Bill's Lament, a short story by C H Elton at
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Bill’s Lament

Bill’s Lament

written by: C H Elton



So, I start another day, sat here in my small dark lounge in my big faded brown, leather armchair looking out of the front window, again.
Watching, nothing really. It’s cloudy, a bit grey, and colder than usual for a late Spring afternoon. We had rain yesterday but not today although, there is a threat of it, but the weather girl on the BBC says it’ll remain dry. I’m not sure though, you can’t always believe what they say, especially when they talk about what’s going to happen in a few days’ time. I don’t think they really know, it’s all guesswork, that is until the day of the forecast when I can just look out of my window anyway, like I’m doing now, at nothing in particular, but I know it might rain later. Not much else happening, it’s quiet, I live in a quiet road, in a quiet town, nothing happens. Well, there is some stuff going on but it’s mundane, ordinary, usual.
This is where I have arrived isn’t it, mundane, ordinary Bill. I’ve had a life though, I’ve seen things, had a few adventures, met people. Spent my money, earned some more, lost even more then, earned more again and it’s all brought me here after 79 years to my own ground floor apartment with two bedrooms, a small lounge, and compact kitchen in this old Victorian building. It’s got a nice back garden that I can sit in and watch more mundane stuff happening and a front lawn with a cherry tree in it that somewhat blocks my view of the road.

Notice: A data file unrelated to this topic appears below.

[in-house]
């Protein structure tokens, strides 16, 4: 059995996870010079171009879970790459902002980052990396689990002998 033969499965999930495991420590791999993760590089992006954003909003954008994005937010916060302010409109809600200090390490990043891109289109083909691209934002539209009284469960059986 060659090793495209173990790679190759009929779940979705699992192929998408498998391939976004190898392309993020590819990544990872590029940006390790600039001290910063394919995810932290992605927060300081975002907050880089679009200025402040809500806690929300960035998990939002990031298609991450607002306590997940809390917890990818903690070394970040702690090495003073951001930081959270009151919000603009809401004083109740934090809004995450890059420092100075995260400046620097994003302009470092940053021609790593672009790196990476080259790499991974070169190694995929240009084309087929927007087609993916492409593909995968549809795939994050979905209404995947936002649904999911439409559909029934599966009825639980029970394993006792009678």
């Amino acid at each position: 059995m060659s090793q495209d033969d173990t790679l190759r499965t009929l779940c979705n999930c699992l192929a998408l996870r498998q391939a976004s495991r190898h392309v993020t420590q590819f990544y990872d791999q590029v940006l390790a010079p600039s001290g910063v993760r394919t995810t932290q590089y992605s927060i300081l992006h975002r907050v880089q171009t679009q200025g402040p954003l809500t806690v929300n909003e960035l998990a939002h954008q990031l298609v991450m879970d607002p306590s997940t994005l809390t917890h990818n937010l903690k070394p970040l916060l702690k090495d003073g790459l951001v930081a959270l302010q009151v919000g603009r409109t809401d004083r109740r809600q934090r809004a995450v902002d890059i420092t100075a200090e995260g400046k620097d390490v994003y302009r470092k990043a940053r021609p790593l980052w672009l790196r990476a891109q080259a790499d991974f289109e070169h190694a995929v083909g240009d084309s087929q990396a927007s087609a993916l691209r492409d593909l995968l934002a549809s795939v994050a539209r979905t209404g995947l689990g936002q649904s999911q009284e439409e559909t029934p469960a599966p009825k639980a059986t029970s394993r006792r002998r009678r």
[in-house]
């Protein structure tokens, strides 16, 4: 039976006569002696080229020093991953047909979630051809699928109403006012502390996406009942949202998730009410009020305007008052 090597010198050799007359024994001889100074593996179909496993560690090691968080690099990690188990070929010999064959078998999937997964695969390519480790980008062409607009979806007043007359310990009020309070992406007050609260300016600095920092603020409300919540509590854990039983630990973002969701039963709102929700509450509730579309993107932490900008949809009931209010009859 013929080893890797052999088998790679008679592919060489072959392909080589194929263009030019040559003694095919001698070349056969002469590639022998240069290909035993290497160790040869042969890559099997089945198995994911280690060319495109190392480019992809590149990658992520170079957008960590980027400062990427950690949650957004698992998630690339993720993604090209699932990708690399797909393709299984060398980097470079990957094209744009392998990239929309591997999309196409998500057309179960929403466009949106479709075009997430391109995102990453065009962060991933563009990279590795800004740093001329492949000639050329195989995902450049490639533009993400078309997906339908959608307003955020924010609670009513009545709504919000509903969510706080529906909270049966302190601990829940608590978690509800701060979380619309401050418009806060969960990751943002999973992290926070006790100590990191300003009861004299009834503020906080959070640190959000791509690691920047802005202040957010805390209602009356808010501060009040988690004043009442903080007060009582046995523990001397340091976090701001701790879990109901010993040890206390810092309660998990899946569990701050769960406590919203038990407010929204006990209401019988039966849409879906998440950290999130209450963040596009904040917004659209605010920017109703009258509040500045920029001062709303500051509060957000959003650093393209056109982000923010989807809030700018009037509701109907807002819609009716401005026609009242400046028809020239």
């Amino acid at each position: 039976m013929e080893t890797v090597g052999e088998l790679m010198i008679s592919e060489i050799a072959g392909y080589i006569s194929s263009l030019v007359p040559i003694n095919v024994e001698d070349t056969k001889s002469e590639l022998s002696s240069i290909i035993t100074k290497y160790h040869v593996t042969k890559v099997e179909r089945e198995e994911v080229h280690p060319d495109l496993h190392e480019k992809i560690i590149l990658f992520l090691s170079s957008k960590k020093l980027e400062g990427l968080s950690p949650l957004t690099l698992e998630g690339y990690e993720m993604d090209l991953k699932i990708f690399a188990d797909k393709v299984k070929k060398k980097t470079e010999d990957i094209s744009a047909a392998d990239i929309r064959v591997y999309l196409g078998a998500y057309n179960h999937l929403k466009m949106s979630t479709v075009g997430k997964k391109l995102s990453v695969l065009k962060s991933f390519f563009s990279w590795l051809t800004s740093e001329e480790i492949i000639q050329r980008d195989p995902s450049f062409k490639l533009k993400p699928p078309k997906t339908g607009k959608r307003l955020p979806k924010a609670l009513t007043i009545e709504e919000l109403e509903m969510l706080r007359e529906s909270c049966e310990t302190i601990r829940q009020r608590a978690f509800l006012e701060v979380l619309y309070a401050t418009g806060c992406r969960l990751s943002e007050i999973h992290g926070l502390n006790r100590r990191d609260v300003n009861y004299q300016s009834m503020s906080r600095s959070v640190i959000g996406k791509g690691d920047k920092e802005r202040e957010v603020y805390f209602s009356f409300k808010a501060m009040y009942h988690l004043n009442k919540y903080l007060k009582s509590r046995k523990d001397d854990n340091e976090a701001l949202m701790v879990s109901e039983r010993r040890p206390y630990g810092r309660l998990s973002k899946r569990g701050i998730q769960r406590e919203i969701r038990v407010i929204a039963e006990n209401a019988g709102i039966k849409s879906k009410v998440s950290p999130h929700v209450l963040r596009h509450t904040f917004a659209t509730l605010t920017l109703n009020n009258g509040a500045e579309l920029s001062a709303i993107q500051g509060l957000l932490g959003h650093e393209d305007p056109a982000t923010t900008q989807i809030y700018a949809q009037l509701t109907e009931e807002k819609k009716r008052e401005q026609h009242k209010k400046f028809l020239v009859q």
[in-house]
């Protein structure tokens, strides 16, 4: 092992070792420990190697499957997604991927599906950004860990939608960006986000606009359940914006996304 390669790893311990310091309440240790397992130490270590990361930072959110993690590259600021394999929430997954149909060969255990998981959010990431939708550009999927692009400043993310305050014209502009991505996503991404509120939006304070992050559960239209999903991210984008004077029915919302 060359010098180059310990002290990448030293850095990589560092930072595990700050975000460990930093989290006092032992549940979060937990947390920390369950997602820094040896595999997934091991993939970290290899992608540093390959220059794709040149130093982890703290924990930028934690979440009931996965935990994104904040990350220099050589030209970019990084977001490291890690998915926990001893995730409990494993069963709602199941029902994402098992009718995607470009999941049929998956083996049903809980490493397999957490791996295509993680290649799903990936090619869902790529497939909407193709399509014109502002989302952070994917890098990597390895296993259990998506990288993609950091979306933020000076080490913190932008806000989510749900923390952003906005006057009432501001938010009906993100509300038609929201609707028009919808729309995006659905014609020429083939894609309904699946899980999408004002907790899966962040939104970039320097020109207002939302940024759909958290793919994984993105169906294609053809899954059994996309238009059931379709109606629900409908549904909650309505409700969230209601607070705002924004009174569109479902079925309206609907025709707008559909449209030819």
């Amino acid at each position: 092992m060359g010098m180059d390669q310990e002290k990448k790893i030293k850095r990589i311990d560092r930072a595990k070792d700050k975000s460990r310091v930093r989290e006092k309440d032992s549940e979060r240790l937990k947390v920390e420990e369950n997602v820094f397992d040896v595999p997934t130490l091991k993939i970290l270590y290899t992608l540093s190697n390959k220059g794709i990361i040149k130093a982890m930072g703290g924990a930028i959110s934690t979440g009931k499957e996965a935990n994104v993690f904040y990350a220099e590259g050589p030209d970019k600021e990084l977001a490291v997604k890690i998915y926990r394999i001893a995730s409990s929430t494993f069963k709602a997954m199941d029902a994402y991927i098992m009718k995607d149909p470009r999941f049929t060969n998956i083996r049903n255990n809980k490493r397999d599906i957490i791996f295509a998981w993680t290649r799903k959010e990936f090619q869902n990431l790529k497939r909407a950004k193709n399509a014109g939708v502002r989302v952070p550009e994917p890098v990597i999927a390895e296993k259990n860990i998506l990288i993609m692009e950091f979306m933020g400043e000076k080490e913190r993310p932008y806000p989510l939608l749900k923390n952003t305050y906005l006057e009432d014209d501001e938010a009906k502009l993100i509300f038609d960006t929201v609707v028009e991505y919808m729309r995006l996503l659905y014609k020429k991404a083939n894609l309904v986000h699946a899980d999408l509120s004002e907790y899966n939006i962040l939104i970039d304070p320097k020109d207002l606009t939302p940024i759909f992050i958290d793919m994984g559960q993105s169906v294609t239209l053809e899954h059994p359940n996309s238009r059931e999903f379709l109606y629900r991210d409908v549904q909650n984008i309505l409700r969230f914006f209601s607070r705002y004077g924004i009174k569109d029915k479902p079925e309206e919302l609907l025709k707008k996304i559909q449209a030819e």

It’s a bit battered this old chair, I’ve had it for 20 odd years, bought it new from a shop on the high street. The missus went mad, said we didn’t need it, it wouldn’t last, and we couldn’t afford it. Turns out she was wrong; it’s seen her out and still serves me well even though it’s a bit tatty. It’s soft and comfortable, more so with my cushion on the seat, in spite of the fact that the leather is worn and a bit cracked. It’s wide and I can sink into it with my cup of tea and the free paper and I sometimes drop off into a light snooze, waking myself with a start, when I snore.